An excellent first choice may be the LOOK Keo Blade Carbon CR Road Pedal. Designed to be lightweight, aerodynamic, and adjustable, this latest edition from LOOK may be what you have in mind to gain an edge over the competition.
According to the manufacturer, “Using a carbon body lightens the weight of the pedal and provides an additional gain in stiffness for improved power transfer.”
If the price tag scares you, another alternative may be the SHIMANO PD-RS500, designed for less-experienced riders. Within budget, you get a quality name with quality features:
- Durable stainless steel body plate
- Easy Step-In / Step Out
- Light Spring Tension
- Extra-wide platform
- SM-SH11 Cleats included
Ease of use is the most fundamental aspect to consider when searching for a pedal designed for touring or commuting, especially if you make frequent stops at traffic lights. Being able to clip in and out quickly is essential to safety and comfort.
Something similar to the Shimano PD-ED500 Road Touring Pedal may be just what you need. The main highlights include:
- Two-sided entry, which makes clipping in easier without the need to flip the pedal or look down at it
- Adjustable entry and release tension settings
- Chrome-moly spindle and sealed bearing cartridge axle
- Includes multi-directional release cleats
For off-road riding, clipless pedals can have an advantage over platforms, especially during wet, muddy conditions. They keep the foot from slipping as well as provide better transfer of power.
The highly-rated Shimano M530 SPD Bike Pedals are a good choice for mountain bikers. Key features include:
- Dual-sided for easy entry
- Adjustable release tension allows for individual customization based on rider preference
- Large platform area increases the shoe-to-pedal contact area for greater feel and efficiency
- Set includes pedals, cleats, and cleat mounting hardware; fits most shoes with SPD-style, 2-hole mounts
If you do not mind paying the extra money, the Shimano Saint SPD M820 Pedals are ideal for the aggressive downhill rider. With a combination of a thinner pedal body for lower stack height and improved obstacle clearance, and a wider contact area for enhanced stability, Shimano offers the downhill or enduro cyclist the best of all worlds.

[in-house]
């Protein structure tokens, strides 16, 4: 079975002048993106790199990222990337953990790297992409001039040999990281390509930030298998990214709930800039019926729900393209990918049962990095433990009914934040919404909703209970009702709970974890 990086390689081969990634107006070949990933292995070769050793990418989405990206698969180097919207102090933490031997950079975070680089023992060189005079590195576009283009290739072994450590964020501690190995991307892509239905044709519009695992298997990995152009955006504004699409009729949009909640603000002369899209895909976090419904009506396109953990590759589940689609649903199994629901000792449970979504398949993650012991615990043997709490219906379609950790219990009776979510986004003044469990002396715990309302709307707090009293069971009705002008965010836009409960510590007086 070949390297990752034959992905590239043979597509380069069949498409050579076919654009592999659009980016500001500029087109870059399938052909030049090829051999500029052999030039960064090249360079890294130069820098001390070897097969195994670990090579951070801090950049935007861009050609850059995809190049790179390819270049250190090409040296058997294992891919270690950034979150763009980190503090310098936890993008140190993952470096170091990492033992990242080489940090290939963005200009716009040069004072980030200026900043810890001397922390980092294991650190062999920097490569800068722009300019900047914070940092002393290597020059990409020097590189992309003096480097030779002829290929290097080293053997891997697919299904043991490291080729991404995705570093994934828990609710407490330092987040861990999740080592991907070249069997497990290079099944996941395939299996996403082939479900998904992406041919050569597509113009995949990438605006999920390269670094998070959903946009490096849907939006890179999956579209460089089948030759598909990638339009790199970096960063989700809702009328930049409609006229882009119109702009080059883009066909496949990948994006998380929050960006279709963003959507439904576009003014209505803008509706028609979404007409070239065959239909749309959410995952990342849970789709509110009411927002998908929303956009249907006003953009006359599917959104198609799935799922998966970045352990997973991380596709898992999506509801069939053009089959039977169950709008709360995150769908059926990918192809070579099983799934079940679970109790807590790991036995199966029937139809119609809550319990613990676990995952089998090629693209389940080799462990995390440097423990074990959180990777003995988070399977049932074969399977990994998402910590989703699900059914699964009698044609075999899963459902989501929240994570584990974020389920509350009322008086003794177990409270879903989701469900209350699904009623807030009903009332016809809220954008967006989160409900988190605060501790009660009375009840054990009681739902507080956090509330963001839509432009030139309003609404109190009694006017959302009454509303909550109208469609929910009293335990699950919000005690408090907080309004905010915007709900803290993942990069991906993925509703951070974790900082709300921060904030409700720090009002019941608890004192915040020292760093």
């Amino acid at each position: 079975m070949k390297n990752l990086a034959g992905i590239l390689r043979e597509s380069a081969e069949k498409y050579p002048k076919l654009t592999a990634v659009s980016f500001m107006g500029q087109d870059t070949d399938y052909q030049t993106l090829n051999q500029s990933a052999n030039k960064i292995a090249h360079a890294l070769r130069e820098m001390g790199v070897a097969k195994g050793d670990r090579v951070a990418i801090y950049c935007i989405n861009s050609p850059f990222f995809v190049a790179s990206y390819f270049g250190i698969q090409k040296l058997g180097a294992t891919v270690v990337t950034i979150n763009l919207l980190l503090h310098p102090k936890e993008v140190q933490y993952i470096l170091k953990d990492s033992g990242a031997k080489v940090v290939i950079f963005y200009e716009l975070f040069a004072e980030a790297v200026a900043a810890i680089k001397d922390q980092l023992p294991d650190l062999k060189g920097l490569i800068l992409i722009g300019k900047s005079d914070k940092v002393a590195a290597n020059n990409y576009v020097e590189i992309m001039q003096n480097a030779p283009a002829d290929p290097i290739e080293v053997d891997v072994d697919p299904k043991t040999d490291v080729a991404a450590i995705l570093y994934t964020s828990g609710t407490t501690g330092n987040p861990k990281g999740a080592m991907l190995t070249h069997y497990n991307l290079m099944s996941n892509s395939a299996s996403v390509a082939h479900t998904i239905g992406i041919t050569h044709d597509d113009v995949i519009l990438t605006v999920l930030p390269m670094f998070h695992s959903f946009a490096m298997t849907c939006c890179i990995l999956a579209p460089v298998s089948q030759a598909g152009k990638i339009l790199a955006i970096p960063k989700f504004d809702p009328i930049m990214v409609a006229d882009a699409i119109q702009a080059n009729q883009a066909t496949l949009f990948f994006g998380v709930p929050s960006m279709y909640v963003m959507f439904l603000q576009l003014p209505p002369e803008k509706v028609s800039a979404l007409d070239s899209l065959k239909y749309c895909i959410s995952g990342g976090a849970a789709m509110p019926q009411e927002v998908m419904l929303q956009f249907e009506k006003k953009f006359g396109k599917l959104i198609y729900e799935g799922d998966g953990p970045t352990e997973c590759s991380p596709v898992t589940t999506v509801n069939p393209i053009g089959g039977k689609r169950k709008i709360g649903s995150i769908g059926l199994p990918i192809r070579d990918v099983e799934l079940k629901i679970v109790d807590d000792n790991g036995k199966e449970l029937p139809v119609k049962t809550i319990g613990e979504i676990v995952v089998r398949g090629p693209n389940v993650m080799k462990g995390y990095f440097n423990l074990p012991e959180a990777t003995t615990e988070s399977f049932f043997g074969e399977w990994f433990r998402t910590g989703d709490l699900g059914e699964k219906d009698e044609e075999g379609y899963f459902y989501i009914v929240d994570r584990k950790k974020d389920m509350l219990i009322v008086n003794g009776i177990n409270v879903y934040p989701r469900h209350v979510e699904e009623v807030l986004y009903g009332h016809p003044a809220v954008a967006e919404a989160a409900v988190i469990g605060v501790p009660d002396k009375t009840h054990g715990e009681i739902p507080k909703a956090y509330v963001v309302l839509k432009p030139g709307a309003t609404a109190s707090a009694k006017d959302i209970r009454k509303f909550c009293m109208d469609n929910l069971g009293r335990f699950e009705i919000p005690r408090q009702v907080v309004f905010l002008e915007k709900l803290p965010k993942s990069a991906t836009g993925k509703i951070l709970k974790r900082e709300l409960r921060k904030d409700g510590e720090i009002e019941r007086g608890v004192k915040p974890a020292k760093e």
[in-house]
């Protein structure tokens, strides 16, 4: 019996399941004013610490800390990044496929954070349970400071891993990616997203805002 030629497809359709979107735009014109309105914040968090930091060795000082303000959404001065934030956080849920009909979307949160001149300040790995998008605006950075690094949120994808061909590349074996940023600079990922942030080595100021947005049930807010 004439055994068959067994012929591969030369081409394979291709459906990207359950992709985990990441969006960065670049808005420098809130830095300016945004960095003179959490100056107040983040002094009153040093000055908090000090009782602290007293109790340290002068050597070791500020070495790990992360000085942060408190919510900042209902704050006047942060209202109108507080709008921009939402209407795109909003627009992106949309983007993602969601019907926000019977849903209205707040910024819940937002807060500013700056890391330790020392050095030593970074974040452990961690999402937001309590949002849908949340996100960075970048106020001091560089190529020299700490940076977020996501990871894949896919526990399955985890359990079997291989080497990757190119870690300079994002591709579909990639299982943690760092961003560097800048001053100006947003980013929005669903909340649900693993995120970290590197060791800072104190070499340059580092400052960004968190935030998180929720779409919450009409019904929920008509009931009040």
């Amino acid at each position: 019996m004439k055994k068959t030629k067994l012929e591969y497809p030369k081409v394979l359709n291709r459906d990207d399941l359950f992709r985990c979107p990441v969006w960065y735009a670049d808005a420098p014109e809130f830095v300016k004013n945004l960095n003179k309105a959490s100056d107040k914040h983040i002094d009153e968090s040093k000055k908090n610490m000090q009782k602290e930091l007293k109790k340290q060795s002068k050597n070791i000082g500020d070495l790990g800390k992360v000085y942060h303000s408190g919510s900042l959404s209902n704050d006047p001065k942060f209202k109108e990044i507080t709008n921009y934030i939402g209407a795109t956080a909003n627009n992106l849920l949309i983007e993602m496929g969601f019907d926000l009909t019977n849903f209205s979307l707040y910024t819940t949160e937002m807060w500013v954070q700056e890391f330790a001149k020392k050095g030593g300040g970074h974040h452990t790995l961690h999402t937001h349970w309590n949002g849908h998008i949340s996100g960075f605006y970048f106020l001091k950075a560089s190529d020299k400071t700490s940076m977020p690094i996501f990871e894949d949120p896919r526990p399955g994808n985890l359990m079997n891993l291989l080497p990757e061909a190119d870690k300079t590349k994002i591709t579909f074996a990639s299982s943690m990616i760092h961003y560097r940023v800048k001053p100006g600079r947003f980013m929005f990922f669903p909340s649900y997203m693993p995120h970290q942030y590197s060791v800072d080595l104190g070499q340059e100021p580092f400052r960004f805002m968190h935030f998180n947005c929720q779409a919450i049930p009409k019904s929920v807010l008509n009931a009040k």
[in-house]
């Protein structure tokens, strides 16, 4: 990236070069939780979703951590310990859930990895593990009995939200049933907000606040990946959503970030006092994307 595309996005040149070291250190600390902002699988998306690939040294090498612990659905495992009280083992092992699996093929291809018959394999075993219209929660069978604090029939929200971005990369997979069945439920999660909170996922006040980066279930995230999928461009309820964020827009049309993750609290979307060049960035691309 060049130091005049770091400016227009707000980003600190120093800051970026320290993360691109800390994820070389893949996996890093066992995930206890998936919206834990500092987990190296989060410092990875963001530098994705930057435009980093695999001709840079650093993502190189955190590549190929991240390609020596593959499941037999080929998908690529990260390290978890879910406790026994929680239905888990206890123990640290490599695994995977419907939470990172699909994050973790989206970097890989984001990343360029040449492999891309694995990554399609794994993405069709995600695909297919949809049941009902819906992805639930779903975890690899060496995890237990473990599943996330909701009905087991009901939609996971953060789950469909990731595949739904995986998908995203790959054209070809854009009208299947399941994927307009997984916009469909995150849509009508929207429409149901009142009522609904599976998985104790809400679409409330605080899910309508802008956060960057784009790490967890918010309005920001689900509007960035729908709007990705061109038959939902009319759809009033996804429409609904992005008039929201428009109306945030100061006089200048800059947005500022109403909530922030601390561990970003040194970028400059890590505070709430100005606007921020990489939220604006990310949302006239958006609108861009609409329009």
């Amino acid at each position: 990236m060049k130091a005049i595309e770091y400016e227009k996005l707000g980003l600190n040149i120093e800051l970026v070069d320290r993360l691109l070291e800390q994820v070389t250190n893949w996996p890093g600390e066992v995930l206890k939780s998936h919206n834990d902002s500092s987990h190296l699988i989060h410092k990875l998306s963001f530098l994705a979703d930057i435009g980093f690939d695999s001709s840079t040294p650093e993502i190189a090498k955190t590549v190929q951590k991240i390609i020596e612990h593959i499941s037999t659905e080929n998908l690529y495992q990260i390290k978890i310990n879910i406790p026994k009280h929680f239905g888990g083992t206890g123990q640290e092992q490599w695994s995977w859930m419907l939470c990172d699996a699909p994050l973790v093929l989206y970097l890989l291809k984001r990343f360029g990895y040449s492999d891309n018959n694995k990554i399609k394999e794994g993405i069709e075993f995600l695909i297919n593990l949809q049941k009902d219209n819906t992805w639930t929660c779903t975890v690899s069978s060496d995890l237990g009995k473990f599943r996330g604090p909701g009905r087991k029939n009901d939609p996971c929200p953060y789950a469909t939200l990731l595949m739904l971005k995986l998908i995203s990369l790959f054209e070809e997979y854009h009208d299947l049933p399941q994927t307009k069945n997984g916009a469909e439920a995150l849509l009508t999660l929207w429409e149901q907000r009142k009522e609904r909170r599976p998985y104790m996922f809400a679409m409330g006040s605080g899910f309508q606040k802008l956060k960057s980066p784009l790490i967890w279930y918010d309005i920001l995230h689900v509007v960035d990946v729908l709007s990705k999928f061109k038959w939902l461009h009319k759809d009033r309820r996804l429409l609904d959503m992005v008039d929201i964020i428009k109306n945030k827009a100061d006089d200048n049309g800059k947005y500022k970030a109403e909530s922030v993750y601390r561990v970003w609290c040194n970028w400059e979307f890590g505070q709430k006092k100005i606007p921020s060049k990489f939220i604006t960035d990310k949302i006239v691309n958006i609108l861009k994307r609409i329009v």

Shimano’s 105 SPD-SL Carbon pedals are not the lightest at 274g, but they are sturdy. Most of the weight distribution is in the back, so they hang at just the right angle for easy entry, which is a crucial factor concerning a triathlete’s transition time.
Tips for using clipless pedals
Be sure you are ready for your first try Check to make sure your shoes, cleats, and pedals are all compatible with each other. Some components are interchangeable with each other; some are not.
Next, adjust the float tension, so it is slightly looser than the factory setting, which will make it easier to clip in for the first time. You can always tighten it up after you gain experience.
Find a flat, grassy area for your first attempt. You may find this tip a bit comical, but if you are going to fall, you may as well land on a soft surface! Besides, you may have more confidence knowing that if you do take a tumble, you are less likely to get hurt.
Another idea is to hold on to a wall or other stationary object. You can even use a stationary stand to practice with before you get out on the road. No matter where you decide to try out your new pedals, it is highly advisable to be away from traffic, large crowds of people, or other major distractions.
Try clipping in your non-dominant foot first so your stronger leg can hold you steady and provide for a better push-off. After you get going, try clipping into the other side.
If this is uncomfortable for you, have only one side clipped in until you start to get a feel for it. At this point, there is no need to rush the process.
Once both sides are clipped in, and you feel comfortable, try riding for a few minutes just to get used to the feel of your new pedals. It is best, at this point, to unclip before slowing down completely.
Never try and come to a complete stop before unclipping. It is best to unclip your dominant side first since you can use it to steady you while slowing down. Only after making a complete stop, unclip the other side.
Also, it is easier to unclip when your foot is parallel to the ground. The cleats and pedal mechanism will align better, and it will be easier to disengage your foot.
Practice, practice, practice
Use a wall or fence to mount your bike for the first couple of times. Be patient with yourself. Ride slowly and get used to your new pedals.
It is better to take it easy at first than to be nervous out on the road. Before long, you will be tearing up the roads or trails with the more experienced riders.
Best of all, you will notice the increased level of performance with your new, clipless pedals. You may even wonder why it took you so long to make the switch!